I am a hardcore advocate for loving your body the way it is now. But I’d be lying if I said that I never felt the pressure to move toward weight loss in my life. I was a chubby kid and like many other girls, I struggled with wanting to look like the ideal vision of beauty. Like many others, I wanted to be thin.
Flash forward a decade or so. I became that thin girl I imagined I wanted to be, from a size 16 at my largest to a size 2. And although it felt fantastic for a while to go into the store and pick up lower digit clothing, that feeling didn’t last. I’m writing this blog for anyone who has ever wondered what it would be like on the other side of the weight spectrum. Here are 6 key reflections on my experience of weight loss after becoming skinny.
More People Look.
Perhaps it was a bit naïve of me not to expect this, but one thing I noticed when I became thin for the first time was the amount of attention I got from women and men alike. I grew up as an athlete and performed above average academically. I never considered myself one of the pretty ones, but rather, an athlete and an intellectual. I got attention for my performance, both in the classroom and on the court, not for my looks. So I was a bit shocked when these things started happening:
- More people held doors open for me.
- Random people telling me I’m beautiful while on the street
- Getting approached in the nightclub
- Handsome strangers offering to buy me coffee
- Handsome strangers buying me drinks
- More frequent job offers (in fitness)
- More responses to local modeling and promotional gigs
- People asking to take my picture at local events (this actually started happening more when I bleached my hair blonde)
- More people asking me on dates
What does it feel like to get more positive attention for your looks? I’m not gonna lie. It’s AWESOME, when the attention is wanted. But I also experienced the dark side of attracting the attention of others.
Less People Listen.
When you’re thin and fit, people notice you. For some reason, when you catch their attention (by simply existing), they assume that you WANT their attention. From there, consent gets blurry. People think it’s okay to:
- Touch my hair without asking
- Touch my body without asking
- Interrupt me when I’m speaking to tell me “You’re beautiful.”
- Push for physical affection even after I’ve said “No”
I consider myself to be a well-balanced, grounded person. But after I lost weight and the these things started occurring regularly, I realized how little patience I have. These experiences are off-putting and upsetting, and frankly… they piss me off. As a result, I enrolled myself in workshops on consent, have been actively educating myself on boundary setting, and started listening to daily meditations and personal growth podcasts.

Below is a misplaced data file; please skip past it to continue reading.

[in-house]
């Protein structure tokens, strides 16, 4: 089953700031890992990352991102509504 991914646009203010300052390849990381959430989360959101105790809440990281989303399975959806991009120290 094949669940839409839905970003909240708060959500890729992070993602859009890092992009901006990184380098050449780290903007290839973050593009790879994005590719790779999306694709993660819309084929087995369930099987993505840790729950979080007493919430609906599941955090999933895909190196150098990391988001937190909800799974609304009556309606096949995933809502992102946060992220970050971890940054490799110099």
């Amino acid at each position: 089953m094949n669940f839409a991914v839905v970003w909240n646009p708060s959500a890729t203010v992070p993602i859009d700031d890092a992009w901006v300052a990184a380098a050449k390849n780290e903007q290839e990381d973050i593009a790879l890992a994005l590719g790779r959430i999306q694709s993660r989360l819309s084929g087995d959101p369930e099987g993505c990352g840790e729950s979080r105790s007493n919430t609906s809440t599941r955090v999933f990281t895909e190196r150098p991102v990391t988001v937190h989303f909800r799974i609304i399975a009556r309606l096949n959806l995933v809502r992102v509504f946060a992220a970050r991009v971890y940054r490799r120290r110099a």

People Judge You Differently
Take a moment to think about this question: Do you make any of the following assumptions about thin people?
- They have easier lives
- They’re not attracted to thicker people
- They have probably always been thin and don’t understand what it’s like to be overweight
- They judge others by how they look
- They love getting attention for their looks
- They don’t eat much or they restrict what they eat
- They have healthy diets
- They are a threat to your relationship
- They are confident
- They think they are beautiful
When I was a big girl, I made many of these assumptions too. Funny how crazy they seem when they are turned back on me (related and still relevant: Health and Fitness Habits to Give Up in 2021). The truth is that these 10 things I mentioned above actually represent areas where I personally believed I was lacking. Unfortunately, the self doubt and perceived lack doesn’t change just by losing weight. I’ll share more on that in the next few reflections.
Boobs and Butt Are Not Guaranteed
Did you know that, in most people, cis females in particular, breasts and buttocks are made mostly of fat? I knew this in theory back when I was a bigger girl, but the reality of it hit me like a ton of bricks during my most recent weight loss adventure.
In the first year of the COVID-19 pandemic, I gained A LOT of weight. That’s what happens when the gyms close and you go from teaching 20+ hours a week of in studio classes to only 4 hours a week online 😅 Well, I jumped from a comfy 149 pounds to just below 180 (roughly 22% to 30% body fat), the thickest I’ve been since my undergrad. Real talk… I wasn’t mad about it. Sure, I was a little fatigued and lost a lot of endurance and strength, but that hourglass figure though…
Weight Loss = Bye Bye Fat